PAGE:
US says China has role to play in North Korea denuclearisation

Seoul, Mar 18 (efe-epa).- United States Secretary of State Antony Blinken said Thursday that China had a “big role to play” in convincing North Korea to give up its military nuclear program.

At the end of security talks in Seoul, Blinken said Washington and its allies were engaged in a comprehensive review of their policy towards North Korea and peace process in the region that would be ready in the coming weeks.

The top US diplomat made these remarks at a joint press conference in Seoul with Defense Secretary Austin Lloyd and South Korean foreign and defense ministers Chung Eui-yong and Suh Wook.

The four leaders met as part of the so-called two-plus-two security dialog in the South Korean capital.

The press conference took place shortly after North Korean Vice Foreign Minister Choe Son-hui said Pyongyang would continue to ignore Washington’s attempts to revive diplomatic contact until it changes its hostility.

The South Korean foreign minister commented directly on Choe’s remarks, saying the four discussed it briefly in their meeting.

He said North Korea might be reviewing its policy toward the US and was closely monitoring the dialogue between Seoul and Washington.

Chung said the two allies would continue to discuss the matter.

He said the South Korean government supported all efforts by the US to establish contact with North Korea.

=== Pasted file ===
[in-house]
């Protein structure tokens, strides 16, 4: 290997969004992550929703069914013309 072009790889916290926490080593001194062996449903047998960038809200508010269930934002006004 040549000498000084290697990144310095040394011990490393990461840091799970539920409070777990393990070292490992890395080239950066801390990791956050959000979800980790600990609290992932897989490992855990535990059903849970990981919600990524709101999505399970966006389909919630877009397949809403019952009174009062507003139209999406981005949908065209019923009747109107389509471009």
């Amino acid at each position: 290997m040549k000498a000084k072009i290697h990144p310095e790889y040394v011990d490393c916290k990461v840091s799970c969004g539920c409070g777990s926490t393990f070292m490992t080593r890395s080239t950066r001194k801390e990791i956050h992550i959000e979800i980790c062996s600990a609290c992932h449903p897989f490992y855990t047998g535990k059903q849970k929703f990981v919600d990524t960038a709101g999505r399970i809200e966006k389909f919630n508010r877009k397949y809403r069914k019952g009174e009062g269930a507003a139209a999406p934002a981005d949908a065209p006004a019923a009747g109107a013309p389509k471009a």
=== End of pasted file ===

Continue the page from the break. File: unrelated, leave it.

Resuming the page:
Blinken insisted that the main objective of Lloyd and his trip about the North Korean strategy was to strengthen coordination with allies to prepare a review rather than respond to Pyongyang’s messages.

Blinken will meet Chinese Foreign Minister Wang Yi and Yang Jiechi, a senior member of Communist Party Politburo member in Alaska Wednesday.

He said China had a critical role in the denuclearization of the Korean peninsula.

He highlighted the Chinese equation with North Korea that gets 90 percent of its imports from its neighbor.

The denuclearization dialog with Pyongyang has stalled since the Hanoi summit in February 2019.

The stalemate occurred after Washington refused to lift sanctions because the North Korean disarmament offer was insufficient.

Following the failure of the Trump administration to resolve the conflict, North Korean leader Kim Jong-un urged Joe Biden’s new US government in January to propose new alternatives to resume the dialog, warning that Pyongyang was preparing new weapons tests. EFE-EPA


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